Characteristic Analysis of Flyash and Micro Silica with Reference to Structural and Corrosion Aspects

A.S.S.Sekar, Asst. Prof. in Civil Engg., Alagappa Chettiar College of Engg. & Tech., Karaikudi

V.Sarasvathy, Scientist, Central Electrochemical Research Institute, Karaikudi

Flyash is one of the promising pozzolanic materials that can be blended with Portland cement for the production of durable concrete and at the same time it is a value added product. Addition of flyash to Portland cement not only improves the strength of concrete, but also forms a calcium silicate hydrate (CSH) gel around the cement particles which is highly dense and less porous. This may increase the strength of concrete against cracking. The use of Flyash to replace a portion of Cement has resulted in significant savings in the cost of Cement production. Micro silica is another supplementary cementations material to increase the strength. The strength of the concrete alone is not sufficient, the degree of harshness of the environmental conditions to which concrete is exposed over its entire life is equally important. Therefore, both strength and durability have to be considered at the design stage. So far a systematic and detailed investigation on the corrosion performance of flyash blended concrete and micro silica concrete is very scarce. In the present investigation, a realistic approach has been made using different techniques. Corrosion performance was evaluated using rapid chloride ion permeation test and impressed voltage test and potential-time studies and the results were discussed.

Introduction

The use of pozzolanic materials has gained significant in the wake of the substantial emphasis on the conversion of industrial waste into potential building materials with a waste to wealth are refuse to resource approach. This has been demanded by the consideration of ecological, economic and environmental sustainability in addition to the pursuit for excelling in high performance concrete with strength as well as durability. Flyash and micro silica are the pozzolanic material. Flyash is generated from thermal power plant operations. Coal is segregated of its impurities and clayish lumps, and ground to a fineness of about 75 micron (70% passed). This coal powder is injected into combustion chamber where the coal particles burn instantaneously within a leastresidential time. The coal particles get converted into ash particles that tend to fly out along with flue gases, living up to its name as flyash.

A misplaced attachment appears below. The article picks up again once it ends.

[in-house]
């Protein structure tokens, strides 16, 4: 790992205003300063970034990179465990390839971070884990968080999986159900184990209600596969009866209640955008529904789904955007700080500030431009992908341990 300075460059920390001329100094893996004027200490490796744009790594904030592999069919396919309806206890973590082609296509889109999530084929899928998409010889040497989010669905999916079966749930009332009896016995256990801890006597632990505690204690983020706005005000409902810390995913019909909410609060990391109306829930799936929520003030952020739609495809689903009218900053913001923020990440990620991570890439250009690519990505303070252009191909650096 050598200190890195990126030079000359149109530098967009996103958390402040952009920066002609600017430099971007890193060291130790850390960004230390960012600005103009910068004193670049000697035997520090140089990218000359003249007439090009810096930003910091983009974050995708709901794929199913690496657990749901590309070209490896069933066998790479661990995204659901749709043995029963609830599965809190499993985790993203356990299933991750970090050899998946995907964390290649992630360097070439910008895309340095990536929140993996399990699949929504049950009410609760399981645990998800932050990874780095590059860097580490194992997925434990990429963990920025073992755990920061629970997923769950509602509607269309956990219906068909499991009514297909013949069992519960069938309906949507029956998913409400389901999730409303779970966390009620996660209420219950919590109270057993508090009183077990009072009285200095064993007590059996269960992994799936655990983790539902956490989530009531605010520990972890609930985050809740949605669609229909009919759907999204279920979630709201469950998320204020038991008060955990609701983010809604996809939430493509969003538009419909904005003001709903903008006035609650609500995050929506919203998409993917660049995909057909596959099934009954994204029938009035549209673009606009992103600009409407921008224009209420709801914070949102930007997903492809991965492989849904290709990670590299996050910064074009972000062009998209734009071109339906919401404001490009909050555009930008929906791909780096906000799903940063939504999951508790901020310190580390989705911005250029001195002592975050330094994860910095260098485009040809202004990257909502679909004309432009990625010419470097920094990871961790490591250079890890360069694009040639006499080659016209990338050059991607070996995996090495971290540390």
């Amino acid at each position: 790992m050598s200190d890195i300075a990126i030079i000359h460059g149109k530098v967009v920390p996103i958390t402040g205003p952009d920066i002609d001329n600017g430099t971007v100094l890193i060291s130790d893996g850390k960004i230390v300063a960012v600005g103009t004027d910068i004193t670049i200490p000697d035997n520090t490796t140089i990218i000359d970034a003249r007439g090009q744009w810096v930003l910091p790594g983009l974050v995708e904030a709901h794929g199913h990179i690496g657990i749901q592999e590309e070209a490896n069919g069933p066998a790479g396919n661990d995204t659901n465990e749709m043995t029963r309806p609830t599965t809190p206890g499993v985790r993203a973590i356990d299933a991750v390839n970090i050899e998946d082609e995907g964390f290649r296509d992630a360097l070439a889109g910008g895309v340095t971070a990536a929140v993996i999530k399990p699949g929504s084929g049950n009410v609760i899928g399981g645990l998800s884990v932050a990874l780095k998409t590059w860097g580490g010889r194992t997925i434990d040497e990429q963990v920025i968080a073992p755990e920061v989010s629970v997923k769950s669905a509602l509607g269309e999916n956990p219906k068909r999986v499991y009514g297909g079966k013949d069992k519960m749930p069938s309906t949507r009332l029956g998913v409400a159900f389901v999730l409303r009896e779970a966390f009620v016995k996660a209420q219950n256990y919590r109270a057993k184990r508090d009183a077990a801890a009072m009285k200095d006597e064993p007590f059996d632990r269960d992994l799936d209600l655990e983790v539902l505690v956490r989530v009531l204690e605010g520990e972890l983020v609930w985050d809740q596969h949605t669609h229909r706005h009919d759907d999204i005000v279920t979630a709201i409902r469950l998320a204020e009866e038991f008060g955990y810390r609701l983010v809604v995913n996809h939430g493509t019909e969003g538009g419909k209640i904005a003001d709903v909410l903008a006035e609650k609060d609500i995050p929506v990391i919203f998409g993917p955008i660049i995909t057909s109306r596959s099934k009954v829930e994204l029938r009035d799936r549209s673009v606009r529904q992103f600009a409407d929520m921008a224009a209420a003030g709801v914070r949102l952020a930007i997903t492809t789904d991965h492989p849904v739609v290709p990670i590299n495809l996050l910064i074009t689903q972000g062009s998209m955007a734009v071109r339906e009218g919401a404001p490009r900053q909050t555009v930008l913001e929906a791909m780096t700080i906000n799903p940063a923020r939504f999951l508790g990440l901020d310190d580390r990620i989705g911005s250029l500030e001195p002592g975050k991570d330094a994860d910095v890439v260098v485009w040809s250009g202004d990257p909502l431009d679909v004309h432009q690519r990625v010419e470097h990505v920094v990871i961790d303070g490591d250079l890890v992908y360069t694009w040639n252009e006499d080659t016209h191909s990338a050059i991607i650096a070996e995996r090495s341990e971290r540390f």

Micro silica is the by-product in the production of silicon metal or Ferro-silicon alloys in the arc furnace. When quarts are subjected to 2000oC reduction takes place and SiO vapours get into fuels. In the course of exit, oxidation takes place and the product is condensed in low temperature zones. When the silica is condensed, it attains non-crystalline state with ultra fine particle size.The super fine particles are collected through the filters. Like any other construction material, flyash has to confirm to certain quality requirements, which will vary, depending upon its use. Since the quality of flyash varies considerably from plant to plant depending upon the chemical composition of the coal used, so it is imperative that the quality of flyash should be tested before its use. The Bureau of Indian Standards (BIS) has published IS 3812-1981, “specifications for flyash for its use as pozzolana and admixture. Use of flyash in roofing construction is due to its pozzolanic properties,which enable it to react with lime to form cementitious compounds.